WASHINGTON - Poland‘s new defense minister took to Twitter to announce the government was able to negotiate a reduced price to procure Patriot air-and-missile defense systems under what it calls the Wisla program.

"Good news about the Wisla program. We obtained a lower price and accelerated delivery time. The reduction of costs does not limit the assumed combat capabilities of the system. We are on track to sign a contract with the end of the first quarter of 2018," Mariusz Blaszczak tweeted Jan. 31.

At the beginning of the year, Defense Minister Antoni Macierewicz was ousted and Blaszczak, formerly homeland minister, took his place.

The pressure is on to finally move forward with a contract after many years of back-and-forth over what Poland would procure for a medium-range air-and-missile defense system and how and when systems would be bought or developed.

Poland finally settled on an unprecedented configuration of Raytheon’s Patriot system, but was surprised by the high price tag presented when the U.S. State Department cleared the sale of one quarter of the Patriots Poland plans to buy. Poland wants eight Patriot systems overall.

According to the Defense Security Cooperation Agency, when it notified Congress in November 2017 of the potential sale, the deal could cost the country $10.5 billion for just two systems - that is roughly 37 billion zloties - which already exceeds by 7 billion zloties what Poland has said it would spend on the entire program.

The DSCA announcement only marks the progress in the first phase of the acquisition. Poland would like to see another round of Patriot systems with a 360-degree detection capability and the first four retrofitted with the new radar in a subsequent deal.

"The high cost came as a surprise for us," Bartosz Kownacki, secretary of state in Poland’s Ministry of National Defense, told Defense News in a Dec. 5 interview in Washington. Like Macierewicz, he too was replaced in January.

"The price is indeed unacceptable for us even in the view of the significant financial assets that we allocated for the technical modernization of the Polish Armed Forces," he said through a translator. "We cannot simply afford to spend that much money on the procurement of two batteries and [Patriot Advanced Capability]-3 missiles for such an amount of money."

The offer from the U.S. included 16 missile launchers, four sector radars and 208 PAC-3 Missile Segment Enhancement (MSE) missiles.

Poland began its Wisla competition in 2012 to urgently procure an AMD system ultimately choosing Patriot in 2014 but, instead of simply buying what Raytheon had at the ready, the country decided it wanted a command-and-control system for Patriot that is still in development by the U.S. Army and Northrop Grumman called the Integrated Battle Command System (IBCS) along with a new radar down the road.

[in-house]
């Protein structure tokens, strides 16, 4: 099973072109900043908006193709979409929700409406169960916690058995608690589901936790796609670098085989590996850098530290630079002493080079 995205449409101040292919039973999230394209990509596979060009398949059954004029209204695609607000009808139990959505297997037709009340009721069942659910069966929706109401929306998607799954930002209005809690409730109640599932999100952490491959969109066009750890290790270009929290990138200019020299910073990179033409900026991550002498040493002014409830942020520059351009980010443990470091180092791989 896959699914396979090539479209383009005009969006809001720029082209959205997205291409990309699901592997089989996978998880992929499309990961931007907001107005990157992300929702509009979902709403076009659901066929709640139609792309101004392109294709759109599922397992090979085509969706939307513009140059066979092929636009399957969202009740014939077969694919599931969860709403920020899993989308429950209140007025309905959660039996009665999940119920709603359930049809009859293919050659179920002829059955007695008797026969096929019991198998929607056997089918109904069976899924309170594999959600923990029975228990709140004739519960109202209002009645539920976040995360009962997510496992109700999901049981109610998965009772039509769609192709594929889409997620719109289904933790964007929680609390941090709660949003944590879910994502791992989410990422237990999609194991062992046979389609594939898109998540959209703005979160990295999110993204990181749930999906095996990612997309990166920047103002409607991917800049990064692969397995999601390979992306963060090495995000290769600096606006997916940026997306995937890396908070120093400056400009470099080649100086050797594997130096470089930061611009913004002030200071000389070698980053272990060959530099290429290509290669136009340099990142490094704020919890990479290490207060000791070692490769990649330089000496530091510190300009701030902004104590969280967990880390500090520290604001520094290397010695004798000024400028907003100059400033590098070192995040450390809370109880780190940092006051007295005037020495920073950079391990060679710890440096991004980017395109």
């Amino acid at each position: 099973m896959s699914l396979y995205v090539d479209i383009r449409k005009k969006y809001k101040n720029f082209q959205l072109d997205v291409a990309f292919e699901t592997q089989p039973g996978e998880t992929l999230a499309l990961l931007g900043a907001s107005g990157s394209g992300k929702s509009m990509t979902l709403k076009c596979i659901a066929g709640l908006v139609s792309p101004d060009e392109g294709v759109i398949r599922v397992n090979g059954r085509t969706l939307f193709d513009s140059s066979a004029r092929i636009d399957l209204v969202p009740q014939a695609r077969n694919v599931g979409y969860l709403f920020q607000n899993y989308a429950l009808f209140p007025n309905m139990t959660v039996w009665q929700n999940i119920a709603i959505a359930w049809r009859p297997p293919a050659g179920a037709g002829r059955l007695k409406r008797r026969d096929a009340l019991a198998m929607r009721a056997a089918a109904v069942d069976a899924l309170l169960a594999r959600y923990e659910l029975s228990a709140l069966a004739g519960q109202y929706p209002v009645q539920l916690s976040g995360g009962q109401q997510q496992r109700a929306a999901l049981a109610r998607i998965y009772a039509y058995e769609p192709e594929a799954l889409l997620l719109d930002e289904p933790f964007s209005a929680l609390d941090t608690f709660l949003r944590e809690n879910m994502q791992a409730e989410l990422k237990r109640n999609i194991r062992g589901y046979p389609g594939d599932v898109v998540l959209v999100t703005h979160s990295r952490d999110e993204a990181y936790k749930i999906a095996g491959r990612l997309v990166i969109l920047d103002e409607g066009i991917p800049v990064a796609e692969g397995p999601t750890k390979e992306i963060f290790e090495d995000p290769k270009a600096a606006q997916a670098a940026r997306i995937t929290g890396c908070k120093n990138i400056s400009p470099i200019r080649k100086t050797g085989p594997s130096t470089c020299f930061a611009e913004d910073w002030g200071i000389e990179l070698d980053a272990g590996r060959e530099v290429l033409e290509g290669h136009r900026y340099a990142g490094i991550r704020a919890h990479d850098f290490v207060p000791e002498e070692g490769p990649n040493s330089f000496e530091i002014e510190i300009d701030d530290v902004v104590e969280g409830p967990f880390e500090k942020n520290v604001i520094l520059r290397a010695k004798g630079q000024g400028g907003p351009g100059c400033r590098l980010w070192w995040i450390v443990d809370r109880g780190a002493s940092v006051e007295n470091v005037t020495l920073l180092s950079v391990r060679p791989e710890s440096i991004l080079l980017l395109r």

Then Polish defense minister, Antoni Macierewicz, shakes hands with soldiers in a Patriot unit. Macierewicz was working to finalize a deal to buy Patriot systems from the U.S. government when he visited the 5th Battalion, 7th Air Defense Artillery Brigade in Poland to view 5-7 ADA's M901 Patriot Launching Stations. Macierewicz was replaced as defense minister in January 2018. (Photo by Sgt. Paige Behringer/10th Press Camp Headquarters)
Then Polish defense minister, Antoni Macierewicz, shakes hands with soldiers in a Patriot unit. Macierewicz was working to finalize a deal to buy Patriot systems from the U.S. government when he visited the 5th Battalion, 7th Air Defense Artillery Brigade in Poland to view 5-7 ADA's M901 Patriot Launching Stations. Macierewicz was replaced as defense minister in January 2018. (Photo by Sgt. Paige Behringer/10th Press Camp Headquarters)

Instead of buying Patriot as is, like several European countries are in the process of doing, the country is, in a sense, creating its own integrated AMD program.

Poland has also been adamant about creating quality defense work for its industrial base and has demanded certain offsets to ensure growth in its defense industry.

Poland and the companies involved in the Wisla program - Raytheon, Lockheed Martin and Northrop Grumman - along with the U.S. Army have been engaged in detailed line-by-line reviews of the deal over the last month in Huntsville, Alabama, according to a U.S. source familiar with the proceedings.

Blaszczak’s tweet is likely addressing the outcome of the painstaking negotiations but it does not detail how much lower the price estimate was reduced and what concessions may have been made.

Offset discussions with Lockheed, Raytheon and Northrop Grumman will proceed in the coming months ahead of finalizing the agreement, according to several sources. It is possible the price could be reduced further during those talks.

After such a leadership shakeup in the Polish ministry of defense, there is much pressure to get the deal done after years of delays over the complicated negotiations in order to prove the new leadership can be proactive where previous officials have failed.

UPDATE - This story was updated to correct that the DSCA announcement accounts for one-quarter of the Patriot systems Poland plans to buy.